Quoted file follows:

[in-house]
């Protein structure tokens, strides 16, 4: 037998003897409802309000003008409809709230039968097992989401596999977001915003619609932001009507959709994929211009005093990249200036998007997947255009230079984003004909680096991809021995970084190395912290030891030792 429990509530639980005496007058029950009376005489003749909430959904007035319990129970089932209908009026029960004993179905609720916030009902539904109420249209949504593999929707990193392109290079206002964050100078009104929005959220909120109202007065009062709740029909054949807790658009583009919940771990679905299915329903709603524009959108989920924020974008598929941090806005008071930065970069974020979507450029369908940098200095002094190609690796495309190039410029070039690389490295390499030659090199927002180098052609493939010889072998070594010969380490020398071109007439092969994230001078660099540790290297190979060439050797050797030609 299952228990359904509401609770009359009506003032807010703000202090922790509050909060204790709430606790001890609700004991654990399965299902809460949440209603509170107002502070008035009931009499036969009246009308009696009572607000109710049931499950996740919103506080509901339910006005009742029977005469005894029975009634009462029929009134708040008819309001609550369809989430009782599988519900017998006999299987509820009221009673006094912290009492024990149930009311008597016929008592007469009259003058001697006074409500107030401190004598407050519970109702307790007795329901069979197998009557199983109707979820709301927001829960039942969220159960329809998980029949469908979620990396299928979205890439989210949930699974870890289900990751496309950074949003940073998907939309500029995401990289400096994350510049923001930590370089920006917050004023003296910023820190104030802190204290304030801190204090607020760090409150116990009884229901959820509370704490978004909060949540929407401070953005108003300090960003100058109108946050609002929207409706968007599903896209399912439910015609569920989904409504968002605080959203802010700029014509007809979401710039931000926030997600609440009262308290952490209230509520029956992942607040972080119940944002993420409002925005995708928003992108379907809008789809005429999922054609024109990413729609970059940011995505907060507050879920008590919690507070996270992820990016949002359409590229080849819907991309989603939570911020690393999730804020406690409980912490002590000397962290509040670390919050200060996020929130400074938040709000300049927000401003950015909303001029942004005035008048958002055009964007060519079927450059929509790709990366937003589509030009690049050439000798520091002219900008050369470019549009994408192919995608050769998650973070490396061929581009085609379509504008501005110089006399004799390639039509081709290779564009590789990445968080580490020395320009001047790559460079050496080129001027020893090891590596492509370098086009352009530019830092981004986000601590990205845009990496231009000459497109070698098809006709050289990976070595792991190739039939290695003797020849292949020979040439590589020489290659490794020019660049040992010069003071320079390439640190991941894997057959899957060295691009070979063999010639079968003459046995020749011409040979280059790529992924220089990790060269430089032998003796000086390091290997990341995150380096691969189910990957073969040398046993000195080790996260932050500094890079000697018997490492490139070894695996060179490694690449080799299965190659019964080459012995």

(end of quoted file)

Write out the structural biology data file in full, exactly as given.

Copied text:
[in-house]
């Protein structure tokens, strides 16, 4: 037998003897409802309000003008409809709230039968097992989401596999977001915003619609932001009507959709994929211009005093990249200036998007997947255009230079984003004909680096991809021995970084190395912290030891030792 429990509530639980005496007058029950009376005489003749909430959904007035319990129970089932209908009026029960004993179905609720916030009902539904109420249209949504593999929707990193392109290079206002964050100078009104929005959220909120109202007065009062709740029909054949807790658009583009919940771990679905299915329903709603524009959108989920924020974008598929941090806005008071930065970069974020979507450029369908940098200095002094190609690796495309190039410029070039690389490295390499030659090199927002180098052609493939010889072998070594010969380490020398071109007439092969994230001078660099540790290297190979060439050797050797030609 299952228990359904509401609770009359009506003032807010703000202090922790509050909060204790709430606790001890609700004991654990399965299902809460949440209603509170107002502070008035009931009499036969009246009308009696009572607000109710049931499950996740919103506080509901339910006005009742029977005469005894029975009634009462029929009134708040008819309001609550369809989430009782599988519900017998006999299987509820009221009673006094912290009492024990149930009311008597016929008592007469009259003058001697006074409500107030401190004598407050519970109702307790007795329901069979197998009557199983109707979820709301927001829960039942969220159960329809998980029949469908979620990396299928979205890439989210949930699974870890289900990751496309950074949003940073998907939309500029995401990289400096994350510049923001930590370089920006917050004023003296910023820190104030802190204290304030801190204090607020760090409150116990009884229901959820509370704490978004909060949540929407401070953005108003300090960003100058109108946050609002929207409706968007599903896209399912439910015609569920989904409504968002605080959203802010700029014509007809979401710039931000926030997600609440009262308290952490209230509520029956992942607040972080119940944002993420409002925005995708928003992108379907809008789809005429999922054609024109990413729609970059940011995505907060507050879920008590919690507070996270992820990016949002359409590229080849819907991309989603939570911020690393999730804020406690409980912490002590000397962290509040670390919050200060996020929130400074938040709000300049927000401003950015909303001029942004005035008048958002055009964007060519079927450059929509790709990366937003589509030009690049050439000798520091002219900008050369470019549009994408192919995608050769998650973070490396061929581009085609379509504008501005110089006399004799390639039509081709290779564009590789990445968080580490020395320009001047790559460079050496080129001027020893090891590596492509370098086009352009530019830092981004986000601590990205845009990496231009000459497109070698098809006709050289990976070595792991190739039939290695003797020849292949020979040439590589020489290659490794020019660049040992010069003071320079390439640190991941894997057959899957060295691009070979063999010639079968003459046995020749011409040979280059790529992924220089990790060269430089032998003796000086390091290997990341995150380096691969189910990957073969040398046993000195080790996260932050500094890079000697018997490492490139070894695996060179490694690449080799299965190659019964080459012995």